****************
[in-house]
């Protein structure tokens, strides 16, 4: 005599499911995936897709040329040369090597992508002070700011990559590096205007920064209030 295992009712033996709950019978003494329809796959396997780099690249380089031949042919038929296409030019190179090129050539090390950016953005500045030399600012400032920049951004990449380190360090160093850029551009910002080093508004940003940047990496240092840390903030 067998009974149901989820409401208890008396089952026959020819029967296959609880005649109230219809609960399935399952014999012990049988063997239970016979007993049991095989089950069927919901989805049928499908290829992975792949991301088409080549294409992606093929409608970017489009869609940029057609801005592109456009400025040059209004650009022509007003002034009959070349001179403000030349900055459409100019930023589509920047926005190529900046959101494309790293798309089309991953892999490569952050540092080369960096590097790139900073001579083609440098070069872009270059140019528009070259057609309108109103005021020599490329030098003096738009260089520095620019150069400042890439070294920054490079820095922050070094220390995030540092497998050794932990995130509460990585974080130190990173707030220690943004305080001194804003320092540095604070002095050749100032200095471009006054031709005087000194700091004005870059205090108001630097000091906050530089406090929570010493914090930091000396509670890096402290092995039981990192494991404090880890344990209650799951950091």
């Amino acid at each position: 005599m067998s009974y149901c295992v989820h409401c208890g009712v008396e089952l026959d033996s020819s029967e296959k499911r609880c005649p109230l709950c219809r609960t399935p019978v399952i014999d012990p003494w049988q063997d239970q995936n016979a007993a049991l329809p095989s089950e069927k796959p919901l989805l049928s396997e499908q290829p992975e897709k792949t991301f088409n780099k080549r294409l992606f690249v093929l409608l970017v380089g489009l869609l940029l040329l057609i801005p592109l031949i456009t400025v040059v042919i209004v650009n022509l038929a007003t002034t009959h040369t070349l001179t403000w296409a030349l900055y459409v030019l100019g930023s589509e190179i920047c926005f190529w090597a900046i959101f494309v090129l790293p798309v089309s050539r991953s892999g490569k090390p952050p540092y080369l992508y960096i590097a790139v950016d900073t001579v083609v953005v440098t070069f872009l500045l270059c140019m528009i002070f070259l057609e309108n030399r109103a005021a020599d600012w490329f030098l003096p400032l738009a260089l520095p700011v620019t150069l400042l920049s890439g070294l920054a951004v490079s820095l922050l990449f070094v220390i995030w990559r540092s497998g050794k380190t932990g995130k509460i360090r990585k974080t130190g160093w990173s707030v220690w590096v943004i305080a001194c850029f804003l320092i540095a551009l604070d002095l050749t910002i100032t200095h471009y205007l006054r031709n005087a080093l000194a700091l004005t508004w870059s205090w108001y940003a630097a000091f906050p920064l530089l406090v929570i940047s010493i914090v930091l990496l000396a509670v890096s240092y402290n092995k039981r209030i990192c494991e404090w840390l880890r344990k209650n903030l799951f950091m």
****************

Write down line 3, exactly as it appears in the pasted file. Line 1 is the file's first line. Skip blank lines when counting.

């Amino acid at each position: 005599m067998s009974y149901c295992v989820h409401c208890g009712v008396e089952l026959d033996s020819s029967e296959k499911r609880c005649p109230l709950c219809r609960t399935p019978v399952i014999d012990p003494w049988q063997d239970q995936n016979a007993a049991l329809p095989s089950e069927k796959p919901l989805l049928s396997e499908q290829p992975e897709k792949t991301f088409n780099k080549r294409l992606f690249v093929l409608l970017v380089g489009l869609l940029l040329l057609i801005p592109l031949i456009t400025v040059v042919i209004v650009n022509l038929a007003t002034t009959h040369t070349l001179t403000w296409a030349l900055y459409v030019l100019g930023s589509e190179i920047c926005f190529w090597a900046i959101f494309v090129l790293p798309v089309s050539r991953s892999g490569k090390p952050p540092y080369l992508y960096i590097a790139v950016d900073t001579v083609v953005v440098t070069f872009l500045l270059c140019m528009i002070f070259l057609e309108n030399r109103a005021a020599d600012w490329f030098l003096p400032l738009a260089l520095p700011v620019t150069l400042l920049s890439g070294l920054a951004v490079s820095l922050l990449f070094v220390i995030w990559r540092s497998g050794k380190t932990g995130k509460i360090r990585k974080t130190g160093w990173s707030v220690w590096v943004i305080a001194c850029f804003l320092i540095a551009l604070d002095l050749t910002i100032t200095h471009y205007l006054r031709n005087a080093l000194a700091l004005t508004w870059s205090w108001y940003a630097a000091f906050p920064l530089l406090v929570i940047s010493i914090v930091l990496l000396a509670v890096s240092y402290n092995k039981r209030i990192c494991e404090w840390l880890r344990k209650n903030l799951f950091m």